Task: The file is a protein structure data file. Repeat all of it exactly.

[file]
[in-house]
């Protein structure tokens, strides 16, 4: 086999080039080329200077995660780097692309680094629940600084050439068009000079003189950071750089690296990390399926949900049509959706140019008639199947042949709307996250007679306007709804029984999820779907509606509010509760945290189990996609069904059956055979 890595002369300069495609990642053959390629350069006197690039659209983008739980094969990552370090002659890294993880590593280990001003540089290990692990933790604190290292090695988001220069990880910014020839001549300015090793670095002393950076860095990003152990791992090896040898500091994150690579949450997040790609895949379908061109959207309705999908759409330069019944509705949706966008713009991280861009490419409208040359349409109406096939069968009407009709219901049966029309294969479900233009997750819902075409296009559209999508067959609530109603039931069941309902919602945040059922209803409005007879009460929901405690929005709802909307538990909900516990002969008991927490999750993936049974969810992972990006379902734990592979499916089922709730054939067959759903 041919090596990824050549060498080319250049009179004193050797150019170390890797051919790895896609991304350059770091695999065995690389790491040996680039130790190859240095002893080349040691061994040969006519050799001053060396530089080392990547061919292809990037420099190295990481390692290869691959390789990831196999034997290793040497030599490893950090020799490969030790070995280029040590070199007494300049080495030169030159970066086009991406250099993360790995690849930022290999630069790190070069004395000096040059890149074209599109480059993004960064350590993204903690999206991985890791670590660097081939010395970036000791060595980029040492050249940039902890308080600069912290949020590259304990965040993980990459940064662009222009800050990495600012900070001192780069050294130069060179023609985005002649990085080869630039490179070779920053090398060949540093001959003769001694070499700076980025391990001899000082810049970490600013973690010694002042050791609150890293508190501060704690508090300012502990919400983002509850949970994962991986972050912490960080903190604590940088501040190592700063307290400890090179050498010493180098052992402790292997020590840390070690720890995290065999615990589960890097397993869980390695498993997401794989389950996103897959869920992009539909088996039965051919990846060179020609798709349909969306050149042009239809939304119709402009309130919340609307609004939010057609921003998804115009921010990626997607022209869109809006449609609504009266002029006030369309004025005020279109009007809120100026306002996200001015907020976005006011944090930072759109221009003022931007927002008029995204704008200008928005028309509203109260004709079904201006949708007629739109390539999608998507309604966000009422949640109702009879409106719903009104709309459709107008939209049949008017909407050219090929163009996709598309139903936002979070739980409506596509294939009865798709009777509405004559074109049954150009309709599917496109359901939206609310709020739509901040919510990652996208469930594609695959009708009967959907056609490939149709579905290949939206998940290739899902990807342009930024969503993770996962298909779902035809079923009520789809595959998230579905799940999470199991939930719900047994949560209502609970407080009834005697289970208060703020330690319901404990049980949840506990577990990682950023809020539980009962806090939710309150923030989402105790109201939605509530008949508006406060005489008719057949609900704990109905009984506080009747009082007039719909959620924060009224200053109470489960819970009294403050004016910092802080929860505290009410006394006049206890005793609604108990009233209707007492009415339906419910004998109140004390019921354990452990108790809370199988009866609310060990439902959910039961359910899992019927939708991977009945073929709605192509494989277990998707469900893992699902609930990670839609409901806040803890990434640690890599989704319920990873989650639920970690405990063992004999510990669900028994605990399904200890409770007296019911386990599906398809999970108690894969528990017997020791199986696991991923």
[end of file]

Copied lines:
[in-house]
């Protein structure tokens, strides 16, 4: 086999080039080329200077995660780097692309680094629940600084050439068009000079003189950071750089690296990390399926949900049509959706140019008639199947042949709307996250007679306007709804029984999820779907509606509010509760945290189990996609069904059956055979 890595002369300069495609990642053959390629350069006197690039659209983008739980094969990552370090002659890294993880590593280990001003540089290990692990933790604190290292090695988001220069990880910014020839001549300015090793670095002393950076860095990003152990791992090896040898500091994150690579949450997040790609895949379908061109959207309705999908759409330069019944509705949706966008713009991280861009490419409208040359349409109406096939069968009407009709219901049966029309294969479900233009997750819902075409296009559209999508067959609530109603039931069941309902919602945040059922209803409005007879009460929901405690929005709802909307538990909900516990002969008991927490999750993936049974969810992972990006379902734990592979499916089922709730054939067959759903 041919090596990824050549060498080319250049009179004193050797150019170390890797051919790895896609991304350059770091695999065995690389790491040996680039130790190859240095002893080349040691061994040969006519050799001053060396530089080392990547061919292809990037420099190295990481390692290869691959390789990831196999034997290793040497030599490893950090020799490969030790070995280029040590070199007494300049080495030169030159970066086009991406250099993360790995690849930022290999630069790190070069004395000096040059890149074209599109480059993004960064350590993204903690999206991985890791670590660097081939010395970036000791060595980029040492050249940039902890308080600069912290949020590259304990965040993980990459940064662009222009800050990495600012900070001192780069050294130069060179023609985005002649990085080869630039490179070779920053090398060949540093001959003769001694070499700076980025391990001899000082810049970490600013973690010694002042050791609150890293508190501060704690508090300012502990919400983002509850949970994962991986972050912490960080903190604590940088501040190592700063307290400890090179050498010493180098052992402790292997020590840390070690720890995290065999615990589960890097397993869980390695498993997401794989389950996103897959869920992009539909088996039965051919990846060179020609798709349909969306050149042009239809939304119709402009309130919340609307609004939010057609921003998804115009921010990626997607022209869109809006449609609504009266002029006030369309004025005020279109009007809120100026306002996200001015907020976005006011944090930072759109221009003022931007927002008029995204704008200008928005028309509203109260004709079904201006949708007629739109390539999608998507309604966000009422949640109702009879409106719903009104709309459709107008939209049949008017909407050219090929163009996709598309139903936002979070739980409506596509294939009865798709009777509405004559074109049954150009309709599917496109359901939206609310709020739509901040919510990652996208469930594609695959009708009967959907056609490939149709579905290949939206998940290739899902990807342009930024969503993770996962298909779902035809079923009520789809595959998230579905799940999470199991939930719900047994949560209502609970407080009834005697289970208060703020330690319901404990049980949840506990577990990682950023809020539980009962806090939710309150923030989402105790109201939605509530008949508006406060005489008719057949609900704990109905009984506080009747009082007039719909959620924060009224200053109470489960819970009294403050004016910092802080929860505290009410006394006049206890005793609604108990009233209707007492009415339906419910004998109140004390019921354990452990108790809370199988009866609310060990439902959910039961359910899992019927939708991977009945073929709605192509494989277990998707469900893992699902609930990670839609409901806040803890990434640690890599989704319920990873989650639920970690405990063992004999510990669900028994605990399904200890409770007296019911386990599906398809999970108690894969528990017997020791199986696991991923």